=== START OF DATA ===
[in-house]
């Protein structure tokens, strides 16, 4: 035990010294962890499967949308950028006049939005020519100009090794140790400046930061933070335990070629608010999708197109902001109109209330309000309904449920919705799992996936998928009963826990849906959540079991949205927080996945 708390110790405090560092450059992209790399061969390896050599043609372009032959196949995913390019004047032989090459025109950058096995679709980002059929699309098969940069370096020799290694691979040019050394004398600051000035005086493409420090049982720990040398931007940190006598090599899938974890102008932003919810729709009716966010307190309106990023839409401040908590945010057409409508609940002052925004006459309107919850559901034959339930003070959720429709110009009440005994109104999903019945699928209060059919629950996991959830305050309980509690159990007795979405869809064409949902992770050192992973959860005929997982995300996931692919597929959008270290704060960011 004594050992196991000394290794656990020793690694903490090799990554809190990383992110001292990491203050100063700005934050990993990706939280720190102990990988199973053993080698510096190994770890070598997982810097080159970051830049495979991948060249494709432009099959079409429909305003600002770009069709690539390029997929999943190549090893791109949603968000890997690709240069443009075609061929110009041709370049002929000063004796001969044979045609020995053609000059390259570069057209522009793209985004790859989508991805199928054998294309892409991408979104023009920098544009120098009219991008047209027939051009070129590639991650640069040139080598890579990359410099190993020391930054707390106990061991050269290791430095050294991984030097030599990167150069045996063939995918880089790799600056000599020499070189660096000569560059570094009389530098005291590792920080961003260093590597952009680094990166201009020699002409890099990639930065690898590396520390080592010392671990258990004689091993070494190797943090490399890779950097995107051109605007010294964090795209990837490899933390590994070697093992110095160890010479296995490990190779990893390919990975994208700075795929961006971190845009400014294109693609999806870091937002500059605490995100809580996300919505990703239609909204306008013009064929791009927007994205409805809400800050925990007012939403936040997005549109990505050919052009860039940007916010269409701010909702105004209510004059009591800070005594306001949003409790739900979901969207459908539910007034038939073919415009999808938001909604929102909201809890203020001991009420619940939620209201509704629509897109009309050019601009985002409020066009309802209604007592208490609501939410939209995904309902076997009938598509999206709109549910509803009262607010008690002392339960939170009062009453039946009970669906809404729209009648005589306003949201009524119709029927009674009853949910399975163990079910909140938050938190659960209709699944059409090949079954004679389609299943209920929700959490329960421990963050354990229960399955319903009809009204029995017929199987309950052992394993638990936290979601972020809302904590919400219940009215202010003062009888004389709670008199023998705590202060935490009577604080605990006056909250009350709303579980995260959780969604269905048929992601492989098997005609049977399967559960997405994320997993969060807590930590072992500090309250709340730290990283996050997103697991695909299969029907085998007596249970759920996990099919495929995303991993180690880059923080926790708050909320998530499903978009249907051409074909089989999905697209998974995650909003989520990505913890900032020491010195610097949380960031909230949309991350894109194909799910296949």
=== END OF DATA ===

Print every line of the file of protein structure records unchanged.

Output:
[in-house]
């Protein structure tokens, strides 16, 4: 035990010294962890499967949308950028006049939005020519100009090794140790400046930061933070335990070629608010999708197109902001109109209330309000309904449920919705799992996936998928009963826990849906959540079991949205927080996945 708390110790405090560092450059992209790399061969390896050599043609372009032959196949995913390019004047032989090459025109950058096995679709980002059929699309098969940069370096020799290694691979040019050394004398600051000035005086493409420090049982720990040398931007940190006598090599899938974890102008932003919810729709009716966010307190309106990023839409401040908590945010057409409508609940002052925004006459309107919850559901034959339930003070959720429709110009009440005994109104999903019945699928209060059919629950996991959830305050309980509690159990007795979405869809064409949902992770050192992973959860005929997982995300996931692919597929959008270290704060960011 004594050992196991000394290794656990020793690694903490090799990554809190990383992110001292990491203050100063700005934050990993990706939280720190102990990988199973053993080698510096190994770890070598997982810097080159970051830049495979991948060249494709432009099959079409429909305003600002770009069709690539390029997929999943190549090893791109949603968000890997690709240069443009075609061929110009041709370049002929000063004796001969044979045609020995053609000059390259570069057209522009793209985004790859989508991805199928054998294309892409991408979104023009920098544009120098009219991008047209027939051009070129590639991650640069040139080598890579990359410099190993020391930054707390106990061991050269290791430095050294991984030097030599990167150069045996063939995918880089790799600056000599020499070189660096000569560059570094009389530098005291590792920080961003260093590597952009680094990166201009020699002409890099990639930065690898590396520390080592010392671990258990004689091993070494190797943090490399890779950097995107051109605007010294964090795209990837490899933390590994070697093992110095160890010479296995490990190779990893390919990975994208700075795929961006971190845009400014294109693609999806870091937002500059605490995100809580996300919505990703239609909204306008013009064929791009927007994205409805809400800050925990007012939403936040997005549109990505050919052009860039940007916010269409701010909702105004209510004059009591800070005594306001949003409790739900979901969207459908539910007034038939073919415009999808938001909604929102909201809890203020001991009420619940939620209201509704629509897109009309050019601009985002409020066009309802209604007592208490609501939410939209995904309902076997009938598509999206709109549910509803009262607010008690002392339960939170009062009453039946009970669906809404729209009648005589306003949201009524119709029927009674009853949910399975163990079910909140938050938190659960209709699944059409090949079954004679389609299943209920929700959490329960421990963050354990229960399955319903009809009204029995017929199987309950052992394993638990936290979601972020809302904590919400219940009215202010003062009888004389709670008199023998705590202060935490009577604080605990006056909250009350709303579980995260959780969604269905048929992601492989098997005609049977399967559960997405994320997993969060807590930590072992500090309250709340730290990283996050997103697991695909299969029907085998007596249970759920996990099919495929995303991993180690880059923080926790708050909320998530499903978009249907051409074909089989999905697209998974995650909003989520990505913890900032020491010195610097949380960031909230949309991350894109194909799910296949």